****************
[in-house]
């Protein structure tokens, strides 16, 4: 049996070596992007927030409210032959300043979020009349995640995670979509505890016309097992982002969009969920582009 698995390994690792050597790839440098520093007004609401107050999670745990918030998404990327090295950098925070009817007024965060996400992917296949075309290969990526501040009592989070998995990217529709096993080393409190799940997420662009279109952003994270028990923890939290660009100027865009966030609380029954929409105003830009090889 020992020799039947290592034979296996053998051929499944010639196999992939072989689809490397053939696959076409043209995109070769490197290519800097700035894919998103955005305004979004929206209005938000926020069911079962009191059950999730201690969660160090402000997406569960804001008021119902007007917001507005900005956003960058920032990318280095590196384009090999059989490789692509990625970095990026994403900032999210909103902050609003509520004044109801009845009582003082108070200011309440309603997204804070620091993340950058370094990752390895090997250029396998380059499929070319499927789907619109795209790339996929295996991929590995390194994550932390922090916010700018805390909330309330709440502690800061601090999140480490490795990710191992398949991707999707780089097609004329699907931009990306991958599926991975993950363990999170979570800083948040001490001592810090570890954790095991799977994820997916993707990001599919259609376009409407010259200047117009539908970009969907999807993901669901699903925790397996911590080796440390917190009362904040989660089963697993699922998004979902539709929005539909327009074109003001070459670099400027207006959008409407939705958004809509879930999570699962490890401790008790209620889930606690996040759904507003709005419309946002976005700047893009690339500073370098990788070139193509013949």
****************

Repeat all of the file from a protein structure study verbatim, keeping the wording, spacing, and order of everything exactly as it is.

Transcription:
[in-house]
């Protein structure tokens, strides 16, 4: 049996070596992007927030409210032959300043979020009349995640995670979509505890016309097992982002969009969920582009 698995390994690792050597790839440098520093007004609401107050999670745990918030998404990327090295950098925070009817007024965060996400992917296949075309290969990526501040009592989070998995990217529709096993080393409190799940997420662009279109952003994270028990923890939290660009100027865009966030609380029954929409105003830009090889 020992020799039947290592034979296996053998051929499944010639196999992939072989689809490397053939696959076409043209995109070769490197290519800097700035894919998103955005305004979004929206209005938000926020069911079962009191059950999730201690969660160090402000997406569960804001008021119902007007917001507005900005956003960058920032990318280095590196384009090999059989490789692509990625970095990026994403900032999210909103902050609003509520004044109801009845009582003082108070200011309440309603997204804070620091993340950058370094990752390895090997250029396998380059499929070319499927789907619109795209790339996929295996991929590995390194994550932390922090916010700018805390909330309330709440502690800061601090999140480490490795990710191992398949991707999707780089097609004329699907931009990306991958599926991975993950363990999170979570800083948040001490001592810090570890954790095991799977994820997916993707990001599919259609376009409407010259200047117009539908970009969907999807993901669901699903925790397996911590080796440390917190009362904040989660089963697993699922998004979902539709929005539909327009074109003001070459670099400027207006959008409407939705958004809509879930999570699962490890401790008790209620889930606690996040759904507003709005419309946002976005700047893009690339500073370098990788070139193509013949």